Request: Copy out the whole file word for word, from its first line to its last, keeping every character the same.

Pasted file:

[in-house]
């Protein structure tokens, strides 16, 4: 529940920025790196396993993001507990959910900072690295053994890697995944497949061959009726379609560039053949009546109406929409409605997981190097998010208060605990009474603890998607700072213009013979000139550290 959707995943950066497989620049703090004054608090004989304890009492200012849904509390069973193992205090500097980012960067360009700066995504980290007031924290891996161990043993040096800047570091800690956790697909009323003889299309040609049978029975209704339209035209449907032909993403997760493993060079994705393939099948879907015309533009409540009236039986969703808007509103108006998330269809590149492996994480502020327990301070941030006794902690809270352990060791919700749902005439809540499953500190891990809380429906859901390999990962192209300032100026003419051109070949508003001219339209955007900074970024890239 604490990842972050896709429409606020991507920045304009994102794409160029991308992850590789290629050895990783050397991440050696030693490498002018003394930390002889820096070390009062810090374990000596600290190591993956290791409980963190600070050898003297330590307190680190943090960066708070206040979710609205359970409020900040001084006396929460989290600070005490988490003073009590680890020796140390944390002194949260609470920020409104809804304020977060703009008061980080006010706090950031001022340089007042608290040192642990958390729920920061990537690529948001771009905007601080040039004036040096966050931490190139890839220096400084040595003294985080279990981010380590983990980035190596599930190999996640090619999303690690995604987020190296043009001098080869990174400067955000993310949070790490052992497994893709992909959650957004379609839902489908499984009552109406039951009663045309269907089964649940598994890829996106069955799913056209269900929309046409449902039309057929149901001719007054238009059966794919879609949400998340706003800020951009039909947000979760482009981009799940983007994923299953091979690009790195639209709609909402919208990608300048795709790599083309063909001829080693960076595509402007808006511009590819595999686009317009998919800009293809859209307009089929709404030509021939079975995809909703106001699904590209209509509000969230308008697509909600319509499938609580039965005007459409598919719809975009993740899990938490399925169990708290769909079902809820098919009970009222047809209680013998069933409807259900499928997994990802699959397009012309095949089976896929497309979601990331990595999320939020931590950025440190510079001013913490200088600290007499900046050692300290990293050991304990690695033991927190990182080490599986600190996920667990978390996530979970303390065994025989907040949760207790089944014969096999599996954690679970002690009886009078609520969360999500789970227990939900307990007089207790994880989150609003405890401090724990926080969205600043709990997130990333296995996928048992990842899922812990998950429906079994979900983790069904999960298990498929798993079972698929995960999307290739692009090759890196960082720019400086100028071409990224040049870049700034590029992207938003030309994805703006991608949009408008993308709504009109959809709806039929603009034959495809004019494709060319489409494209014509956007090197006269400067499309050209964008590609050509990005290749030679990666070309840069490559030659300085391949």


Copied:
[in-house]
């Protein structure tokens, strides 16, 4: 529940920025790196396993993001507990959910900072690295053994890697995944497949061959009726379609560039053949009546109406929409409605997981190097998010208060605990009474603890998607700072213009013979000139550290 959707995943950066497989620049703090004054608090004989304890009492200012849904509390069973193992205090500097980012960067360009700066995504980290007031924290891996161990043993040096800047570091800690956790697909009323003889299309040609049978029975209704339209035209449907032909993403997760493993060079994705393939099948879907015309533009409540009236039986969703808007509103108006998330269809590149492996994480502020327990301070941030006794902690809270352990060791919700749902005439809540499953500190891990809380429906859901390999990962192209300032100026003419051109070949508003001219339209955007900074970024890239 604490990842972050896709429409606020991507920045304009994102794409160029991308992850590789290629050895990783050397991440050696030693490498002018003394930390002889820096070390009062810090374990000596600290190591993956290791409980963190600070050898003297330590307190680190943090960066708070206040979710609205359970409020900040001084006396929460989290600070005490988490003073009590680890020796140390944390002194949260609470920020409104809804304020977060703009008061980080006010706090950031001022340089007042608290040192642990958390729920920061990537690529948001771009905007601080040039004036040096966050931490190139890839220096400084040595003294985080279990981010380590983990980035190596599930190999996640090619999303690690995604987020190296043009001098080869990174400067955000993310949070790490052992497994893709992909959650957004379609839902489908499984009552109406039951009663045309269907089964649940598994890829996106069955799913056209269900929309046409449902039309057929149901001719007054238009059966794919879609949400998340706003800020951009039909947000979760482009981009799940983007994923299953091979690009790195639209709609909402919208990608300048795709790599083309063909001829080693960076595509402007808006511009590819595999686009317009998919800009293809859209307009089929709404030509021939079975995809909703106001699904590209209509509000969230308008697509909600319509499938609580039965005007459409598919719809975009993740899990938490399925169990708290769909079902809820098919009970009222047809209680013998069933409807259900499928997994990802699959397009012309095949089976896929497309979601990331990595999320939020931590950025440190510079001013913490200088600290007499900046050692300290990293050991304990690695033991927190990182080490599986600190996920667990978390996530979970303390065994025989907040949760207790089944014969096999599996954690679970002690009886009078609520969360999500789970227990939900307990007089207790994880989150609003405890401090724990926080969205600043709990997130990333296995996928048992990842899922812990998950429906079994979900983790069904999960298990498929798993079972698929995960999307290739692009090759890196960082720019400086100028071409990224040049870049700034590029992207938003030309994805703006991608949009408008993308709504009109959809709806039929603009034959495809004019494709060319489409494209014509956007090197006269400067499309050209964008590609050509990005290749030679990666070309840069490559030659300085391949």